'Alias Maria': Cannes Review
The second feature from Colombian director Jose Luis Rugeles stars Karen Torres as a pregnant, 13-year-old guerrilla who needs to look after someone else's baby in the jungle
It’s hard out there for a pregnant guerrilla fighter, let alone one that’s just 13 years old, like the protagonist -- heroine doesn't seem quite the right word -- of Alias Maria. This second feature from Colombian director Jose Luis Rugeles (Garcia) bows in the Un Certain Regard section of the Cannes Film Festival and its unusual angle on the ongoing war in Colombia is certainly worthy of attention. But the filmmaker’s tendency to pare back his narrative to its barest essentials makes it very hard to identify with anyone, with all of the characters despondent archetypes rather than real people. Other festivals will want to take a look though it’s unlikely this’ll have much of a theatrical career beyond Spanish-speaking territories.
Maria (Karen Torres) is part of a small guerrilla unit moving through the Colombian forests. She’s given the mission to bring the secret newborn from one of the commanders out of their potential war-zone and into safety. What the higher-ups don’t know is that Maria is some four months pregnant herself from her sort-of boyfriend and fellow soldier, Mauricio (Carlos Clavijo), the kind of macho who’s nice to his girl as long as she puts out.
Also accompanying her on the perilous trek through the dense forest besides Mauricio are young but already very experienced Afro-Colombian fighter Byron (Anderson Gomez) and preteen boy Yuldor (Erik Ruiz), who’s expected to participate in combat just like everyone else though he’s barely half the height of an adult. When Mauricio notices it’s hard for Maria to handle both her enormous backpack and the baby at the same time -- which needs careful looking after because if it cries, it might give away the soldiers’ position -- he simply adds her backpack to Yuldor’s already enormous load. The message is clear: Either you're a soldier, or you're not, a lesson that the young boy will have to be harshly reminded of again and again.
Sergio Ivan Castano’s mobile camera sticks very closely to Maria from the start, searching her innocent face for indications of what she might be thinking, since she doesn’t have a lot of dialogue. But since Torres, like all the others a non-professional actress, simply looks listless and miserable for most of the time, this isn’t of much help. Clearly, Maria is indeed having a miserable experience, but it’s hard to stick with a character that remains such a cipher, with no backstory or apparent feelings beyond what can be inferred from her actions. It isn’t even clear what she really thinks of having to care for a baby in an extremely hostile environment -- does she have a maternal or simply a survival instinct? -- and that's without taking into account that she's trying to hide from everyone that she’s pregnant herself (so she can avoid the obligatory abortion), one of the few things in Diego Vivanco’s screenplay that feels at least somewhat original.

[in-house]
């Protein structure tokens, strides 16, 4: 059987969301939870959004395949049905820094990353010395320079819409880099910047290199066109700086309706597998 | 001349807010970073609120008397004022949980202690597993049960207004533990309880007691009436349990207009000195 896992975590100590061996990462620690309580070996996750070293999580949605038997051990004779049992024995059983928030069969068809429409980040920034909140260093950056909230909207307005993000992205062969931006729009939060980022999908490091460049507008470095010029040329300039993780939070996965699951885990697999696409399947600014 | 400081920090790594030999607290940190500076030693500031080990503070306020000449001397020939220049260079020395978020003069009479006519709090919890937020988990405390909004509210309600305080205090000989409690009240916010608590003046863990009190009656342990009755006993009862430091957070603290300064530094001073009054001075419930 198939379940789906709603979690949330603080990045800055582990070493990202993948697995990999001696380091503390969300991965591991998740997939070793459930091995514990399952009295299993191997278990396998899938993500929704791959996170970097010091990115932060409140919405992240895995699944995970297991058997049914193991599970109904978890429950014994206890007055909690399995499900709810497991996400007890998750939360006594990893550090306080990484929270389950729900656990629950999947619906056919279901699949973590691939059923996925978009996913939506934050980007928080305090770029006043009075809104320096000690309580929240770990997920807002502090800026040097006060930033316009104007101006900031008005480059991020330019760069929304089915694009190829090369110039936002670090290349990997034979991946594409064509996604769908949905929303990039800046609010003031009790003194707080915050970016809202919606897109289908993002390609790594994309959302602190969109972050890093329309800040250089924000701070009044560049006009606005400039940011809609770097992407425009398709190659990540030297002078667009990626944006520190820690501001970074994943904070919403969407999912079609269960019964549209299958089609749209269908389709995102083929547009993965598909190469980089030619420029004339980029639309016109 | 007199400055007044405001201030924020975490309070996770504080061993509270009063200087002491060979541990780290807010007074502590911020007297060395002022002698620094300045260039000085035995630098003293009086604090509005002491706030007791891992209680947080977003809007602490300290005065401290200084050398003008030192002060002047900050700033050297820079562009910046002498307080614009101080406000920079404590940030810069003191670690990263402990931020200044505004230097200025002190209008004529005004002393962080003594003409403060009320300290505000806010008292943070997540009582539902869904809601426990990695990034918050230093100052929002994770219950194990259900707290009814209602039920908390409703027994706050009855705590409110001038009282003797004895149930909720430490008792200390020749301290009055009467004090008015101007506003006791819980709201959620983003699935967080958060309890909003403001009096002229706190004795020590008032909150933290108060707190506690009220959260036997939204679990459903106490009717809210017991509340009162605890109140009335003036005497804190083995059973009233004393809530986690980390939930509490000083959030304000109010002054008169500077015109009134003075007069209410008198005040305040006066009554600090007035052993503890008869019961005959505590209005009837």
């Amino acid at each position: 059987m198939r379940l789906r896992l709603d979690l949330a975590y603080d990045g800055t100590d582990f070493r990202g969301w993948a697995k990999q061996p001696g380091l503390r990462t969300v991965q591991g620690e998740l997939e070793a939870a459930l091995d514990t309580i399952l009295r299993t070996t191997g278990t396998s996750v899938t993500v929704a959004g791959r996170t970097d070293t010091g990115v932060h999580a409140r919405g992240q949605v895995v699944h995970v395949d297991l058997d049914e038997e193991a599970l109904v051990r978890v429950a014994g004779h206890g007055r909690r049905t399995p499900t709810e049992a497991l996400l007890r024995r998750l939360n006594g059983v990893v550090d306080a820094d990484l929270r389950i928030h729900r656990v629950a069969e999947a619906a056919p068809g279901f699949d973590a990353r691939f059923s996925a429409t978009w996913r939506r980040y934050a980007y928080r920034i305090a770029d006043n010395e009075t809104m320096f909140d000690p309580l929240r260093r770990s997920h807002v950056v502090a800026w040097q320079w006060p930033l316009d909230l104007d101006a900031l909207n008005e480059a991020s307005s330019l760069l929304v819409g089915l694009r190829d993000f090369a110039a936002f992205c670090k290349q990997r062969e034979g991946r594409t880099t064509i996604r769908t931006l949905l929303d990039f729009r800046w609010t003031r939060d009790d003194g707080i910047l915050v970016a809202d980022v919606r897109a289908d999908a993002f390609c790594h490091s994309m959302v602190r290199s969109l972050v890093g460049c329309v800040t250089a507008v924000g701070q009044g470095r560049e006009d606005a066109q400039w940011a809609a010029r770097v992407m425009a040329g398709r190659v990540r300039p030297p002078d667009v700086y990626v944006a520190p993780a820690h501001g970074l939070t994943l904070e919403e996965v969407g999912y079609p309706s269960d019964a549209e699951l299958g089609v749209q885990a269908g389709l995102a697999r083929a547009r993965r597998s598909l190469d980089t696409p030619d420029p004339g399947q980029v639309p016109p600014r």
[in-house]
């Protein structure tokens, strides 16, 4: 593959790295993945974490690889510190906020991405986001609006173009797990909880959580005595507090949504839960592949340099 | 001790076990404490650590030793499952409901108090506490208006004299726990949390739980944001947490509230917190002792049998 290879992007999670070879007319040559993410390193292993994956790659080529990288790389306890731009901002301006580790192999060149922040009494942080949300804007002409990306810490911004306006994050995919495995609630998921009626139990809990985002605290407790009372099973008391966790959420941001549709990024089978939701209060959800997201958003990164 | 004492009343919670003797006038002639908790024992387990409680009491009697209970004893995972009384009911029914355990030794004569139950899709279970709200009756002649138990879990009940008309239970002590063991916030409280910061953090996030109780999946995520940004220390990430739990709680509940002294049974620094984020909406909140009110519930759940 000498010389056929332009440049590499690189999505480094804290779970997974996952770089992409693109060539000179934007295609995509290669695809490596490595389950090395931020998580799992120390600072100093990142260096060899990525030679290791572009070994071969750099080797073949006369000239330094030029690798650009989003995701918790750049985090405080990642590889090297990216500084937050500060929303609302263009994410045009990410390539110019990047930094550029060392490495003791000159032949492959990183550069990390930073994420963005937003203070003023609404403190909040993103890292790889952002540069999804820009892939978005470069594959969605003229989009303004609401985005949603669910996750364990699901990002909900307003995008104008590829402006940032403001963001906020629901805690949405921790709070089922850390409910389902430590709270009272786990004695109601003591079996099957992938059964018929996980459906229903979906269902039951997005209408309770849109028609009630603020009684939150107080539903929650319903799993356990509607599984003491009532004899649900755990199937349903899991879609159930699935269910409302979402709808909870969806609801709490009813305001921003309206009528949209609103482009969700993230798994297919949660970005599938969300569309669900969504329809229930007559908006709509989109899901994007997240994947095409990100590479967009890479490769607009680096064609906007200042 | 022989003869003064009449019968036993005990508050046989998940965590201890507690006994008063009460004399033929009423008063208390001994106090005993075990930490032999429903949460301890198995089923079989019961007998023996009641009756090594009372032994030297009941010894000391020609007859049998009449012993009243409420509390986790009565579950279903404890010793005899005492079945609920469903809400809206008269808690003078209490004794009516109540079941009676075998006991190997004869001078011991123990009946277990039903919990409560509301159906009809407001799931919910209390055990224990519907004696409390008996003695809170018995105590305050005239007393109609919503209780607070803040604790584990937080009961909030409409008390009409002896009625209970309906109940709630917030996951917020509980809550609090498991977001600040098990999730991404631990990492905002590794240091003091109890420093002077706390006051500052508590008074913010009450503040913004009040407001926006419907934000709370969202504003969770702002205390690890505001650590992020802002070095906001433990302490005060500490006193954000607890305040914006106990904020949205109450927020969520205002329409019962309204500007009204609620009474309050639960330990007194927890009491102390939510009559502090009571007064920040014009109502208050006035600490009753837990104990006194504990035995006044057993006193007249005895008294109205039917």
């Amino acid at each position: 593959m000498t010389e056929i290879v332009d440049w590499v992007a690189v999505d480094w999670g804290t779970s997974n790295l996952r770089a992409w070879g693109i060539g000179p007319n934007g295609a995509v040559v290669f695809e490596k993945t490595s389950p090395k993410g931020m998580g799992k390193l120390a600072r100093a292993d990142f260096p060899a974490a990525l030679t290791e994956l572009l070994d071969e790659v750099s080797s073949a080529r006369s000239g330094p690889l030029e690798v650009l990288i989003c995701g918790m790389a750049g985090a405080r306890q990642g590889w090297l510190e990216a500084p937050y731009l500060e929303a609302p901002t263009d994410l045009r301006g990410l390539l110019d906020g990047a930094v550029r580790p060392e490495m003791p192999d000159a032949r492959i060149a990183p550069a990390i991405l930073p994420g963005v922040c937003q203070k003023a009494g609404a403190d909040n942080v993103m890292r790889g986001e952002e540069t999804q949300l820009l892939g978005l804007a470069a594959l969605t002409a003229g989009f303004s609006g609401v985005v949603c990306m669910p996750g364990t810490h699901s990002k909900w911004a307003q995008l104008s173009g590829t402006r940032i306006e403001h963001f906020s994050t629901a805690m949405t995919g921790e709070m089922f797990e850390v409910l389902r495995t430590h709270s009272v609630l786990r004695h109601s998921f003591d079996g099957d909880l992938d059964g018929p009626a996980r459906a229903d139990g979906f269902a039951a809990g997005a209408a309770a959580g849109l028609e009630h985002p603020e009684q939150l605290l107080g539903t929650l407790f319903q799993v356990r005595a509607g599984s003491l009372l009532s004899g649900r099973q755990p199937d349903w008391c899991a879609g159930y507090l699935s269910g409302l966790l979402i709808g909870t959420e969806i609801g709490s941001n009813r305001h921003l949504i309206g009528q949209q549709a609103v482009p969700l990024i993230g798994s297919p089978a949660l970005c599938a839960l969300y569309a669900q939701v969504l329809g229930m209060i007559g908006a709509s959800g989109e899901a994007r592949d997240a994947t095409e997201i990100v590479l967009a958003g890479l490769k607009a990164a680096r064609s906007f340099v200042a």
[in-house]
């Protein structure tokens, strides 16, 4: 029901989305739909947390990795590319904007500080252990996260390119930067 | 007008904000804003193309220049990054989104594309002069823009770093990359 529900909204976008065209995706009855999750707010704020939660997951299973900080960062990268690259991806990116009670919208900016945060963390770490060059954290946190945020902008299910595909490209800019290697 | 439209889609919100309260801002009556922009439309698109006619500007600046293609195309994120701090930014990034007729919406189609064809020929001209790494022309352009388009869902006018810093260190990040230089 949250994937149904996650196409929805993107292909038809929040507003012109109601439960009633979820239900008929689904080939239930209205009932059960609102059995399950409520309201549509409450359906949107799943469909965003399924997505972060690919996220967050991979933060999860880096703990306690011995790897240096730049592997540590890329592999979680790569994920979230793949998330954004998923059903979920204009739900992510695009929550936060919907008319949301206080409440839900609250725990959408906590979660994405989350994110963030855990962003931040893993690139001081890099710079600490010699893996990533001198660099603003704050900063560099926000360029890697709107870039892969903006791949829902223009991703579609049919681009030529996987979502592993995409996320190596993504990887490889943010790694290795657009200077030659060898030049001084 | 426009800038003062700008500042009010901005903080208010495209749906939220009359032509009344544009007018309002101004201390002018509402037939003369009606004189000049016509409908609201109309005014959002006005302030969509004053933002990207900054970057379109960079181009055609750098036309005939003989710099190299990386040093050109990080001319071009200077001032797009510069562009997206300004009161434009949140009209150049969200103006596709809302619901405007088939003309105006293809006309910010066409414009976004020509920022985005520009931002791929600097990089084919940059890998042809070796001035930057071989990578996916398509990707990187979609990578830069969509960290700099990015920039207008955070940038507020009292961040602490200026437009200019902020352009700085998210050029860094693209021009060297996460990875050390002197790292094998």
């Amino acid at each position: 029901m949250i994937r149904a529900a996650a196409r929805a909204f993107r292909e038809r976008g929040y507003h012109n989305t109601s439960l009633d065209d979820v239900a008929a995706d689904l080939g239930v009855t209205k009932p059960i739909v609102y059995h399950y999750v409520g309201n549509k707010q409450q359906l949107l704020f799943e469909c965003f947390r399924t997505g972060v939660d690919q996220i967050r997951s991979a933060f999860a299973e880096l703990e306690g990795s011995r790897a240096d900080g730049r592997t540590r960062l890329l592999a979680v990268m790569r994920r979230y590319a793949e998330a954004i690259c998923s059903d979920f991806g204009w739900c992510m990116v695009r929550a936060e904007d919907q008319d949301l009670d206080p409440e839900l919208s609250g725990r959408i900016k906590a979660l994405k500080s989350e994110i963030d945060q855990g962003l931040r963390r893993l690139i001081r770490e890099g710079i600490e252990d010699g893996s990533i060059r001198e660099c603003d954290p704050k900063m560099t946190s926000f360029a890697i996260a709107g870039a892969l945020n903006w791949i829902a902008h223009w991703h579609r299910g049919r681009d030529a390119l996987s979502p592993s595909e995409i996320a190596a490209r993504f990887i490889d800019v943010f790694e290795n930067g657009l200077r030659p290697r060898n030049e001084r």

In general, Rugeles and Vivanco’s m.o. comes down to removing practically all references to not only personal lives -- which these extremely young guerrillas don’t really have anyway, the occasional bout of sex between fighters notwithstanding -- but also private thoughts or emotions. The “cause” does indeed seem to be their only raison d’etre, which might be lifelike but doesn’t necessarily make for a good story. Only the horrendous outside circumstances are documented, though often in throwaway moments, such as when a doctor looking after women uses the idea that “we can’t fill the jungle with babies” as a justification for forced abortions.
Shot in washed out greens and browns, Rugeles at least manages to suggest that Colombia’s rainforest isn’t a lush tropical paradise but instead a monotonous and often harsh environment, especially for children -- which all these soldiers are -- and babies. A brief shot of the kind of carnage paramilitary forces are up to goes a long way to explain why these soldiers might have signed up early, though here too, there’s no way of telling whether they were born or forced into it or joined off their own accord.
Though Camilo Sanabria’s score is heterogeneous, starting off with strings and percussion and ending with a flurry of piano melodies, with a lot of drone-like humming in between, it doesn’t really suggest much about the evolving inner lives of the characters either.
Production companies: Rhayuela Cine, Sudestada Cine, Axxon Films
Cast: Karen Torres, Erik Ruiz, Anderson Gomez, Carlos Clavijo, Lola Lagos
Director: Jose Luis Rugeles
Screenplay: Diego Vivanco
Producer: Federico Duran
Director of photography: Sergio Ivan Castano
Production designer: Oscar Navarro
Editor: Delfina Castignino
Music: Camilo Sanabria
Sales: Urban Distribution
No rating, 92 minutes